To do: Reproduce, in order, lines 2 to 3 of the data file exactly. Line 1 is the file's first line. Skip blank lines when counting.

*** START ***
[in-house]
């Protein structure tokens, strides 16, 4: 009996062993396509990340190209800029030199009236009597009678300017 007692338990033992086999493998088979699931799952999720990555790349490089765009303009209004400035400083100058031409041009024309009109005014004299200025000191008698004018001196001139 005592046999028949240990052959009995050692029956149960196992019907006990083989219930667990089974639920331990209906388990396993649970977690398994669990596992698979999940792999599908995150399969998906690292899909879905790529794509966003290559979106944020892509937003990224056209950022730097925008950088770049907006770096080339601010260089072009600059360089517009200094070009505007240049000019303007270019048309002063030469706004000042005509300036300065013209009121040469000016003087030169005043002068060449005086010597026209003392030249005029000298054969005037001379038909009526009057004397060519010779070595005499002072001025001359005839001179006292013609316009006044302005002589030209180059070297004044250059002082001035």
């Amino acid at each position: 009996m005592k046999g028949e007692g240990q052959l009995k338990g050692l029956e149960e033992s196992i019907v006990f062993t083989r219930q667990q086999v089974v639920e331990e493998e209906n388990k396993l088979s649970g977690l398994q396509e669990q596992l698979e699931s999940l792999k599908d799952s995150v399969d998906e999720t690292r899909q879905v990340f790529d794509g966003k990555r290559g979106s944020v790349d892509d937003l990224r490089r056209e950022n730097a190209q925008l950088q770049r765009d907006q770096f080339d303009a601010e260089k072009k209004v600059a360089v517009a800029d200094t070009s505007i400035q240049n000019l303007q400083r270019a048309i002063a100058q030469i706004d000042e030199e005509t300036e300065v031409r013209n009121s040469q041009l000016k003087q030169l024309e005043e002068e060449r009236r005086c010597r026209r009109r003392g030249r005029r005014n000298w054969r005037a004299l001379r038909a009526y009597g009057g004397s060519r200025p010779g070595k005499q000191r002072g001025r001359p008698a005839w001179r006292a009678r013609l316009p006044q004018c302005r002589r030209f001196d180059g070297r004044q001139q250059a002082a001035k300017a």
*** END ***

């Protein structure tokens, strides 16, 4: 009996062993396509990340190209800029030199009236009597009678300017 007692338990033992086999493998088979699931799952999720990555790349490089765009303009209004400035400083100058031409041009024309009109005014004299200025000191008698004018001196001139 005592046999028949240990052959009995050692029956149960196992019907006990083989219930667990089974639920331990209906388990396993649970977690398994669990596992698979999940792999599908995150399969998906690292899909879905790529794509966003290559979106944020892509937003990224056209950022730097925008950088770049907006770096080339601010260089072009600059360089517009200094070009505007240049000019303007270019048309002063030469706004000042005509300036300065013209009121040469000016003087030169005043002068060449005086010597026209003392030249005029000298054969005037001379038909009526009057004397060519010779070595005499002072001025001359005839001179006292013609316009006044302005002589030209180059070297004044250059002082001035």
């Amino acid at each position: 009996m005592k046999g028949e007692g240990q052959l009995k338990g050692l029956e149960e033992s196992i019907v006990f062993t083989r219930q667990q086999v089974v639920e331990e493998e209906n388990k396993l088979s649970g977690l398994q396509e669990q596992l698979e699931s999940l792999k599908d799952s995150v399969d998906e999720t690292r899909q879905v990340f790529d794509g966003k990555r290559g979106s944020v790349d892509d937003l990224r490089r056209e950022n730097a190209q925008l950088q770049r765009d907006q770096f080339d303009a601010e260089k072009k209004v600059a360089v517009a800029d200094t070009s505007i400035q240049n000019l303007q400083r270019a048309i002063a100058q030469i706004d000042e030199e005509t300036e300065v031409r013209n009121s040469q041009l000016k003087q030169l024309e005043e002068e060449r009236r005086c010597r026209r009109r003392g030249r005029r005014n000298w054969r005037a004299l001379r038909a009526y009597g009057g004397s060519r200025p010779g070595k005499q000191r002072g001025r001359p008698a005839w001179r006292a009678r013609l316009p006044q004018c302005r002589r030209f001196d180059g070297r004044q001139q250059a002082a001035k300017a």